Re: QOTW - Students & the GAPE

I have actually found that students are much more likely to be critical of our current financial and political system than they were three or four years ago. Some of this, I think, is because Bernie Sanders raised the profile of socialism, and also because his campaign targeted so many issues that reformers tackled during the GAPE. I recently, for instance, had a student who was a member of a lifeguard's labor union and the whole class was fascinated by his experience and connected it to our discussions of the WTUL, etc.

Re: QOTW - Students & the GAPE

I've noticed that too. It's the same with "well unions were a good idea back in the day but they're not needed today." I think it's only marginally related to what actual working & living conditions are today; I think it's mostly that the kids have learned in their history classes that things were bad in the past (because that allows us to tell a story about how things get better and better) and those have come with some concrete examples, whereas they haven't heard that much about what things actually are like today.

Re: QOTW - Students & the GAPE

I have noticed that students seem to be much more sympathetic to the plight of workers and immigrants who lived during the GAPE than they are towards the problems facing workers and immigrants today. Even conservative/libertarian students tend to agree that working and living conditions were unacceptable during the GAPE. I am not certain why this is the case, but I suspect that this is partially due to the fact that material living conditions for workers and immigrants are generally better today than they were during the GAPE.

QOTW - Students & the GAPE

Welcome to H-SHGAPE's Question of the Week! Every other Wednesday, the list editors will ask a question about the Gilded Age and Progressive Era that we hope will provoke lively discussion. We encourage you to share your thoughts by typing in the "Post a Reply" box below the original post, or, if you're getting this by email, by clicking on the "Read More or Reply" link.

 

H-SHGAPE QOTW: SHGAPE at the OAH 2019

Welcome to H-SHGAPE's Question of the Week!

Every other Wednesday, the list editors will ask a question about the Gilded Age and Progressive Era that we hope will provoke lively discussion. We encourage you to share your thoughts by typing in the "Post a Reply" box below the original post, or, if you're getting this by email, by clicking on the "Read More or Reply" link.

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H-SHGAPE QOTW: Tariffs in the late 19thc

Welcome to H-SHGAPE's Question of the Week!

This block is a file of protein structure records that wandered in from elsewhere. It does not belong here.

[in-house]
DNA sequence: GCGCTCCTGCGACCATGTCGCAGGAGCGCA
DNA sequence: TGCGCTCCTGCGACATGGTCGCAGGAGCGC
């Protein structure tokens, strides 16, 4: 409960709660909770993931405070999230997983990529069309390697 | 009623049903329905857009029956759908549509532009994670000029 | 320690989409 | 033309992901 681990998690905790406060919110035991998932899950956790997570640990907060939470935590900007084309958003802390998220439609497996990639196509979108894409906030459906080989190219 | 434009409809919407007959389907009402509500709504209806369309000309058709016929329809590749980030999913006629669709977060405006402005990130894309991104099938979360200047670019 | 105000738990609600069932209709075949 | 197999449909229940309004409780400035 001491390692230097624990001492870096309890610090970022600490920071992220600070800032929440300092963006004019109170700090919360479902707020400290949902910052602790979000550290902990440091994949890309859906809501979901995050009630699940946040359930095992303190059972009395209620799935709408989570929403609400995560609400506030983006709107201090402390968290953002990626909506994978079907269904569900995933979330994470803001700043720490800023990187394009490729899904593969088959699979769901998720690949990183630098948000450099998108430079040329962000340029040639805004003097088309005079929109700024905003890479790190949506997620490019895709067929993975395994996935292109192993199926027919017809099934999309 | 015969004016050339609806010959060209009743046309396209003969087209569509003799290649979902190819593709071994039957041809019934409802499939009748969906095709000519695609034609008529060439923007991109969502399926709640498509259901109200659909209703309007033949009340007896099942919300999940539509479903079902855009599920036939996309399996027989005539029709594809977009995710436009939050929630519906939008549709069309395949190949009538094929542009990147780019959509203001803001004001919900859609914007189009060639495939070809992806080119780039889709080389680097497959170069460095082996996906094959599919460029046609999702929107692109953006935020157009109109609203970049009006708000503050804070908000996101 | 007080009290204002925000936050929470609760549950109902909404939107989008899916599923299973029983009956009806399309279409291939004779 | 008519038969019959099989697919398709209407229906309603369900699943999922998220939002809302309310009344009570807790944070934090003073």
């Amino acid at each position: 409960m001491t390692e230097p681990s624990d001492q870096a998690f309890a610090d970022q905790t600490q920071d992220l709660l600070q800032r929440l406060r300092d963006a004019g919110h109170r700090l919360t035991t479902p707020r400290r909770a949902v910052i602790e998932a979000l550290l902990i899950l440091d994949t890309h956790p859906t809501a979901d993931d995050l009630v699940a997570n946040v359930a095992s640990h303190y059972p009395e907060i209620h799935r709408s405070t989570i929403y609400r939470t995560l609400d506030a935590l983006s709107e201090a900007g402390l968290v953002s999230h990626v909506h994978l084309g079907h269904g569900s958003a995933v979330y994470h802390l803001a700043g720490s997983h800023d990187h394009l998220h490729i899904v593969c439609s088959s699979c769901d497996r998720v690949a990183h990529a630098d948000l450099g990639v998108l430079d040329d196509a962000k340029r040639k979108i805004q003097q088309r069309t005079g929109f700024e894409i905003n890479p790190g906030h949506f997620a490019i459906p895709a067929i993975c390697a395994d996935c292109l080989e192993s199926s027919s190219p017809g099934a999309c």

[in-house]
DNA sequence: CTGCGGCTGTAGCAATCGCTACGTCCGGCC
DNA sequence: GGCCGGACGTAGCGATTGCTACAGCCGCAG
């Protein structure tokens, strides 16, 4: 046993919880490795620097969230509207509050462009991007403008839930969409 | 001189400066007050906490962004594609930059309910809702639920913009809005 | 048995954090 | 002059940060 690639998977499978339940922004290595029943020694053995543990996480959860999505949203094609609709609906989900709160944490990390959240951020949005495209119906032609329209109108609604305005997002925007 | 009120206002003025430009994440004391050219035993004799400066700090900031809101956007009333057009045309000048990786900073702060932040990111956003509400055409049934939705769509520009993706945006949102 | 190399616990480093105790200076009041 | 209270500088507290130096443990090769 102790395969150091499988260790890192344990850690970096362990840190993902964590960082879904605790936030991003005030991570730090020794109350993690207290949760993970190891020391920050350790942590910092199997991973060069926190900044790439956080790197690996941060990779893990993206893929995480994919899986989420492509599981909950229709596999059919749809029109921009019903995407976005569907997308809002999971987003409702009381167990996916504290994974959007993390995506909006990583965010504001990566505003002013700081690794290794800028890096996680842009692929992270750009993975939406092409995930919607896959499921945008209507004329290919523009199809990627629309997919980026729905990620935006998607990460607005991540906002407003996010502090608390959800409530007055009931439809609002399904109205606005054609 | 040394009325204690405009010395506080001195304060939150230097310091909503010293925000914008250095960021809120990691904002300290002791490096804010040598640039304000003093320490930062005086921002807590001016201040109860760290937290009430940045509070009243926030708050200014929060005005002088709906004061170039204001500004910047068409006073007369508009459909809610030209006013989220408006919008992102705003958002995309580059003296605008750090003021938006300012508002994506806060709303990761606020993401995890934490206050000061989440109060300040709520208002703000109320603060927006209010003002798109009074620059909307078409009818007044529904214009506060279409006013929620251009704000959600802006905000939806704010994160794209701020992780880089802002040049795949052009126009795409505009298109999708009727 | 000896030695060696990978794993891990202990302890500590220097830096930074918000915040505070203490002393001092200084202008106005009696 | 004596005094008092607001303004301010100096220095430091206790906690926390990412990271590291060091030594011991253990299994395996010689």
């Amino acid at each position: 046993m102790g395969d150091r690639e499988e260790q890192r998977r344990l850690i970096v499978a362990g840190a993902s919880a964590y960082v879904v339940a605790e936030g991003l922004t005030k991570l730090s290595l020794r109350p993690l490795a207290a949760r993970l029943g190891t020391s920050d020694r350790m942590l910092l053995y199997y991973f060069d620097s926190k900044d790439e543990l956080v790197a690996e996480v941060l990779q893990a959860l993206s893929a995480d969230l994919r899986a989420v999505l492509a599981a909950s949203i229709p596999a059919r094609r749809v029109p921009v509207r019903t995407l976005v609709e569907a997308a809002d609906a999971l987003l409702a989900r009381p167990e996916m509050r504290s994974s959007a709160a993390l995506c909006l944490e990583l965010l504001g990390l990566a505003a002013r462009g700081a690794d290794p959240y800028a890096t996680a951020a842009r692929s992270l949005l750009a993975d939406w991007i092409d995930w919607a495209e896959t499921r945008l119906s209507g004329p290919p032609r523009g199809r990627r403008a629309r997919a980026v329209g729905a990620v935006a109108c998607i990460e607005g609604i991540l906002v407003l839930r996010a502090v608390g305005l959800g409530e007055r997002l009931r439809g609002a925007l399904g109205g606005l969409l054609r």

Every other Wednesday, the list editors will ask a question about the Gilded Age and Progressive Era that we hope will provoke lively discussion. We encourage you to share your thoughts by typing in the "Post a Reply" box below the original post, or, if you're getting this by email, by clicking on the "Read More or Reply" link.

This week's question:

Re: H-SHGAPE QOTW: Immigration in the GAPE

I find Jacob Riis's photographs in How the Other Half Lives to be very helpful primary sources when I teach about the immigrant experience (and/or social reform movements) during the GAPE. Most students seem to have a thorough understanding of the "push" and "pull" factors of migration as well as what it was like for immigrants who were processed at Ellis and/or Angel Island.

H-SHGAPE QOTW: Immigration in the GAPE

Welcome to H-SHGAPE's Question of the Week! Each Wednesday, the list editors will ask a question about the Gilded Age and Progressive Era that we hope will provoke lively discussion. We encourage you to share your thoughts by typing in the "Post a Reply" box below the original post, or, if you're getting this by email, by clicking on the "Read More or Reply" link.

This week's question:
 

Re: SHGAPE QOTW: Regional studies

Yes, regional studies remain very important to the field of Gilded Age and Progressive Era studies. For example, Heather Cox Richardson's monograph West from Appomattox: The Reconstruction of America After the Civil War innovatively incorporates developments on the western frontier into the history of Reconstruction as well as the broader story of the emergence of the United States as a great power at the beginning of the twentieth century.

Re: SHGAPE QOTW: Regional studies

I think the field has come a long way from the days when most of the emphasis was on the industrial east, with an occasional nod to populism in the south and midwest. Amy Louise Wood's essay "The South," and Thomas Jablonsky's "The Midwest and Far West During the Gilded Age and Progressive Era," (both in the Wiley Blackwell Companion to the Gilded Age and Progressive Era, edited by Christopher McKnight Nichols and Nancy C. Unger, 2017) offer extensive historiographies of the crucial work in these regions that adds immeasurably to the field.

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